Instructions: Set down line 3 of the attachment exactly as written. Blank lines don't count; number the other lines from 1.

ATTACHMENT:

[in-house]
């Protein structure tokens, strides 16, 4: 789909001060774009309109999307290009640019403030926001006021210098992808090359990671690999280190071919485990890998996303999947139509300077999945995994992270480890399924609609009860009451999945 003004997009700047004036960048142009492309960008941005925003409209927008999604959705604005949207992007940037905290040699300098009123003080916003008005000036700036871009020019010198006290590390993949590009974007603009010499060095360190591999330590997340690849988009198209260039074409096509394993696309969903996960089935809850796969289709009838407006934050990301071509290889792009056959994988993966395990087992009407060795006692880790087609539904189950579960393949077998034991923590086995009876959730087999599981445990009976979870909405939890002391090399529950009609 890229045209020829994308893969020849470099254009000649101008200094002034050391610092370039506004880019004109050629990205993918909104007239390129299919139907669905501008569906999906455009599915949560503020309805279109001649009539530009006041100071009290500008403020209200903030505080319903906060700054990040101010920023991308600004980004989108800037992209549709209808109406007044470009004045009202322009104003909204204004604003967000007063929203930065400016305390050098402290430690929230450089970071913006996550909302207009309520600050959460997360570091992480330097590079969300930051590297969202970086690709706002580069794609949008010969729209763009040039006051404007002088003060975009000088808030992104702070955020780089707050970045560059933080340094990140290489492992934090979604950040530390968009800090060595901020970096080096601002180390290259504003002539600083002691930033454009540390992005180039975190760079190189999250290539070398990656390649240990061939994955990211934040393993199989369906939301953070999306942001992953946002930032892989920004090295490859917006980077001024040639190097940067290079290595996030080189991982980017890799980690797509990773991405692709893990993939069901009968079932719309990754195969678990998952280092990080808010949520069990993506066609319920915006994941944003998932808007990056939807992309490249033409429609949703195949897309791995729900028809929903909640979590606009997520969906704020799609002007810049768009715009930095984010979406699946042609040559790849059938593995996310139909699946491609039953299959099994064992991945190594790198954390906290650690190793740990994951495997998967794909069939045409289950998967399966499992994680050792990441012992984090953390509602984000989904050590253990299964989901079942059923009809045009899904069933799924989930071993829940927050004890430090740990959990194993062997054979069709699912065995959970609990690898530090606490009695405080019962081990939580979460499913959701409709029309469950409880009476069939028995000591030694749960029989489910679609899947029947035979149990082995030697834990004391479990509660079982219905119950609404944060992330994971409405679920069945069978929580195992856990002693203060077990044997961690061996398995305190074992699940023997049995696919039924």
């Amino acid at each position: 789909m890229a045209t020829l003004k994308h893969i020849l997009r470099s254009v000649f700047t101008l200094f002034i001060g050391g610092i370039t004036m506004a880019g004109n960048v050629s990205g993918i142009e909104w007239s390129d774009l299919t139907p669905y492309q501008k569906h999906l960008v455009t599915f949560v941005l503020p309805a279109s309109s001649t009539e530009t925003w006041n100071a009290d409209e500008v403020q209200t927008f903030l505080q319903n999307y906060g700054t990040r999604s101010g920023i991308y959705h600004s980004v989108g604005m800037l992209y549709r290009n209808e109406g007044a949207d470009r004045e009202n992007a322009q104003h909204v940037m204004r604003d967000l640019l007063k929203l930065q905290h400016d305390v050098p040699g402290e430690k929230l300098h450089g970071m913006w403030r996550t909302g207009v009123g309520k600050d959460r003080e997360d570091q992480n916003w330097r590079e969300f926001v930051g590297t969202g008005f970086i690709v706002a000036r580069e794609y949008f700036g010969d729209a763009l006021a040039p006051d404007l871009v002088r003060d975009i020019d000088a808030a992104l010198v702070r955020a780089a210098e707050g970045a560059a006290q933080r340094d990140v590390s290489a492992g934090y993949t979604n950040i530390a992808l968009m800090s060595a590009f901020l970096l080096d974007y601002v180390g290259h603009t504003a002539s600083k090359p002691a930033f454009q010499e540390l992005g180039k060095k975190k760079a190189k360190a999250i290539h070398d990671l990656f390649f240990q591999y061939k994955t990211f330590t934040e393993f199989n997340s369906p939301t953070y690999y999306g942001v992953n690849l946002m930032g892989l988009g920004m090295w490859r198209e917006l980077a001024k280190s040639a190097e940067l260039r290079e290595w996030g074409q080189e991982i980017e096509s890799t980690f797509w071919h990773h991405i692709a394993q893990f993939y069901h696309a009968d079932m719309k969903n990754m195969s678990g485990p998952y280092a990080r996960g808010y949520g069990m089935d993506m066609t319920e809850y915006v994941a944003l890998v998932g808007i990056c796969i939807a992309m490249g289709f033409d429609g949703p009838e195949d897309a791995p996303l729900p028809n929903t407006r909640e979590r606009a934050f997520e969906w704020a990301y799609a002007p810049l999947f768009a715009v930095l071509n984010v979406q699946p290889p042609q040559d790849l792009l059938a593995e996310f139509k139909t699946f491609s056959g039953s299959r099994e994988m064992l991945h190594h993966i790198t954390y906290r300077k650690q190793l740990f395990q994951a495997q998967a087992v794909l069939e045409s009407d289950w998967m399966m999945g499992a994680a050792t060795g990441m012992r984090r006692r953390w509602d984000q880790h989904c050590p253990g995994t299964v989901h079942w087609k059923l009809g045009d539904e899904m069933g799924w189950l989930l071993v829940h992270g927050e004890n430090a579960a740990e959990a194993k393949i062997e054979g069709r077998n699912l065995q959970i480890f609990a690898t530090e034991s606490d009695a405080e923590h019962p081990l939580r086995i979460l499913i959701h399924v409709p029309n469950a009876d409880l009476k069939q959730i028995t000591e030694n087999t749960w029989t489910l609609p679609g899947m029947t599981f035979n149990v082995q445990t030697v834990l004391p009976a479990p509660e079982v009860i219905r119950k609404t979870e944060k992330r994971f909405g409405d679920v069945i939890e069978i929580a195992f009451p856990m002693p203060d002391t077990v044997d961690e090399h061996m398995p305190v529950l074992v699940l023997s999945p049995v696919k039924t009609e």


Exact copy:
């Amino acid at each position: 789909m890229a045209t020829l003004k994308h893969i020849l997009r470099s254009v000649f700047t101008l200094f002034i001060g050391g610092i370039t004036m506004a880019g004109n960048v050629s990205g993918i142009e909104w007239s390129d774009l299919t139907p669905y492309q501008k569906h999906l960008v455009t599915f949560v941005l503020p309805a279109s309109s001649t009539e530009t925003w006041n100071a009290d409209e500008v403020q209200t927008f903030l505080q319903n999307y906060g700054t990040r999604s101010g920023i991308y959705h600004s980004v989108g604005m800037l992209y549709r290009n209808e109406g007044a949207d470009r004045e009202n992007a322009q104003h909204v940037m204004r604003d967000l640019l007063k929203l930065q905290h400016d305390v050098p040699g402290e430690k929230l300098h450089g970071m913006w403030r996550t909302g207009v009123g309520k600050d959460r003080e997360d570091q992480n916003w330097r590079e969300f926001v930051g590297t969202g008005f970086i690709v706002a000036r580069e794609y949008f700036g010969d729209a763009l006021a040039p006051d404007l871009v002088r003060d975009i020019d000088a808030a992104l010198v702070r955020a780089a210098e707050g970045a560059a006290q933080r340094d990140v590390s290489a492992g934090y993949t979604n950040i530390a992808l968009m800090s060595a590009f901020l970096l080096d974007y601002v180390g290259h603009t504003a002539s600083k090359p002691a930033f454009q010499e540390l992005g180039k060095k975190k760079a190189k360190a999250i290539h070398d990671l990656f390649f240990q591999y061939k994955t990211f330590t934040e393993f199989n997340s369906p939301t953070y690999y999306g942001v992953n690849l946002m930032g892989l988009g920004m090295w490859r198209e917006l980077a001024k280190s040639a190097e940067l260039r290079e290595w996030g074409q080189e991982i980017e096509s890799t980690f797509w071919h990773h991405i692709a394993q893990f993939y069901h696309a009968d079932m719309k969903n990754m195969s678990g485990p998952y280092a990080r996960g808010y949520g069990m089935d993506m066609t319920e809850y915006v994941a944003l890998v998932g808007i990056c796969i939807a992309m490249g289709f033409d429609g949703p009838e195949d897309a791995p996303l729900p028809n929903t407006r909640e979590r606009a934050f997520e969906w704020a990301y799609a002007p810049l999947f768009a715009v930095l071509n984010v979406q699946p290889p042609q040559d790849l792009l059938a593995e996310f139509k139909t699946f491609s056959g039953s299959r099994e994988m064992l991945h190594h993966i790198t954390y906290r300077k650690q190793l740990f395990q994951a495997q998967a087992v794909l069939e045409s009407d289950w998967m399966m999945g499992a994680a050792t060795g990441m012992r984090r006692r953390w509602d984000q880790h989904c050590p253990g995994t299964v989901h079942w087609k059923l009809g045009d539904e899904m069933g799924w189950l989930l071993v829940h992270g927050e004890n430090a579960a740990e959990a194993k393949i062997e054979g069709r077998n699912l065995q959970i480890f609990a690898t530090e034991s606490d009695a405080e923590h019962p081990l939580r086995i979460l499913i959701h399924v409709p029309n469950a009876d409880l009476k069939q959730i028995t000591e030694n087999t749960w029989t489910l609609p679609g899947m029947t599981f035979n149990v082995q445990t030697v834990l004391p009976a479990p509660e079982v009860i219905r119950k609404t979870e944060k992330r994971f909405g409405d679920v069945i939890e069978i929580a195992f009451p856990m002693p203060d002391t077990v044997d961690e090399h061996m398995p305190v529950l074992v699940l023997s999945p049995v696919k039924t009609e």